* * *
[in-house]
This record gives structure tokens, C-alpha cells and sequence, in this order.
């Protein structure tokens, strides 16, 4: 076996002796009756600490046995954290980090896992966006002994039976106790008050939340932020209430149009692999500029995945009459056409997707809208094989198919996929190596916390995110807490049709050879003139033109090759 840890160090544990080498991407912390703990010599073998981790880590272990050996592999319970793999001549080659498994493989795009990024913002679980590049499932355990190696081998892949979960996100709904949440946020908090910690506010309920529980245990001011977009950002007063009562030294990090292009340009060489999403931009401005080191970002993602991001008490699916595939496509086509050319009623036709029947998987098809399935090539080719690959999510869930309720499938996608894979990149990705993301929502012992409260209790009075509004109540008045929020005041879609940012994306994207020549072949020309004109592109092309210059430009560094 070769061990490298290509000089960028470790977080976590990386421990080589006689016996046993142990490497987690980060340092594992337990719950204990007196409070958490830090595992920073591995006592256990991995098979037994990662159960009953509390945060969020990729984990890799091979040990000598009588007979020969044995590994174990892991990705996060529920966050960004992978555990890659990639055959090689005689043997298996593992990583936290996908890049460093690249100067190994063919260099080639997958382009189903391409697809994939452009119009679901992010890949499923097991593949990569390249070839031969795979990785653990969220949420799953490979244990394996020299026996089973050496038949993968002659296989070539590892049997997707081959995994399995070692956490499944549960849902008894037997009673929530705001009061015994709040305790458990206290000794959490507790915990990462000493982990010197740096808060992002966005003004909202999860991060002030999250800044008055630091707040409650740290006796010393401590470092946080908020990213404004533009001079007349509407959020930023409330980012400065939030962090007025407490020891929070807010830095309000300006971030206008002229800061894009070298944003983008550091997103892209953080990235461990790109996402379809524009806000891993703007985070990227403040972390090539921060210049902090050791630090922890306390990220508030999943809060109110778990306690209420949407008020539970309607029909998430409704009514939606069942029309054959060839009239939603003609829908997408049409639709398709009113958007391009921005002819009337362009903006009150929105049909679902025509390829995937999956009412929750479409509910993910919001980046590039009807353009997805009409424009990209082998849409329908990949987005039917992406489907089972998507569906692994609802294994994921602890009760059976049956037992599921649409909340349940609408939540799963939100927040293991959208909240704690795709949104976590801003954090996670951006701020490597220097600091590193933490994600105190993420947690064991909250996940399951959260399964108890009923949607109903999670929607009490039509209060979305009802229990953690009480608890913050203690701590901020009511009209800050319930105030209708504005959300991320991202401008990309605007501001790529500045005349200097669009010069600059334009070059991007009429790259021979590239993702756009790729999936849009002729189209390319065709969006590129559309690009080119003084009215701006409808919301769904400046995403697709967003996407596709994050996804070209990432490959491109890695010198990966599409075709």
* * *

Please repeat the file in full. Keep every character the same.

[in-house]
This record gives structure tokens, C-alpha cells and sequence, in this order.
């Protein structure tokens, strides 16, 4: 076996002796009756600490046995954290980090896992966006002994039976106790008050939340932020209430149009692999500029995945009459056409997707809208094989198919996929190596916390995110807490049709050879003139033109090759 840890160090544990080498991407912390703990010599073998981790880590272990050996592999319970793999001549080659498994493989795009990024913002679980590049499932355990190696081998892949979960996100709904949440946020908090910690506010309920529980245990001011977009950002007063009562030294990090292009340009060489999403931009401005080191970002993602991001008490699916595939496509086509050319009623036709029947998987098809399935090539080719690959999510869930309720499938996608894979990149990705993301929502012992409260209790009075509004109540008045929020005041879609940012994306994207020549072949020309004109592109092309210059430009560094 070769061990490298290509000089960028470790977080976590990386421990080589006689016996046993142990490497987690980060340092594992337990719950204990007196409070958490830090595992920073591995006592256990991995098979037994990662159960009953509390945060969020990729984990890799091979040990000598009588007979020969044995590994174990892991990705996060529920966050960004992978555990890659990639055959090689005689043997298996593992990583936290996908890049460093690249100067190994063919260099080639997958382009189903391409697809994939452009119009679901992010890949499923097991593949990569390249070839031969795979990785653990969220949420799953490979244990394996020299026996089973050496038949993968002659296989070539590892049997997707081959995994399995070692956490499944549960849902008894037997009673929530705001009061015994709040305790458990206290000794959490507790915990990462000493982990010197740096808060992002966005003004909202999860991060002030999250800044008055630091707040409650740290006796010393401590470092946080908020990213404004533009001079007349509407959020930023409330980012400065939030962090007025407490020891929070807010830095309000300006971030206008002229800061894009070298944003983008550091997103892209953080990235461990790109996402379809524009806000891993703007985070990227403040972390090539921060210049902090050791630090922890306390990220508030999943809060109110778990306690209420949407008020539970309607029909998430409704009514939606069942029309054959060839009239939603003609829908997408049409639709398709009113958007391009921005002819009337362009903006009150929105049909679902025509390829995937999956009412929750479409509910993910919001980046590039009807353009997805009409424009990209082998849409329908990949987005039917992406489907089972998507569906692994609802294994994921602890009760059976049956037992599921649409909340349940609408939540799963939100927040293991959208909240704690795709949104976590801003954090996670951006701020490597220097600091590193933490994600105190993420947690064991909250996940399951959260399964108890009923949607109903999670929607009490039509209060979305009802229990953690009480608890913050203690701590901020009511009209800050319930105030209708504005959300991320991202401008990309605007501001790529500045005349200097669009010069600059334009070059991007009429790259021979590239993702756009790729999936849009002729189209390319065709969006590129559309690009080119003084009215701006409808919301769904400046995403697709967003996407596709994050996804070209990432490959491109890695010198990966599409075709």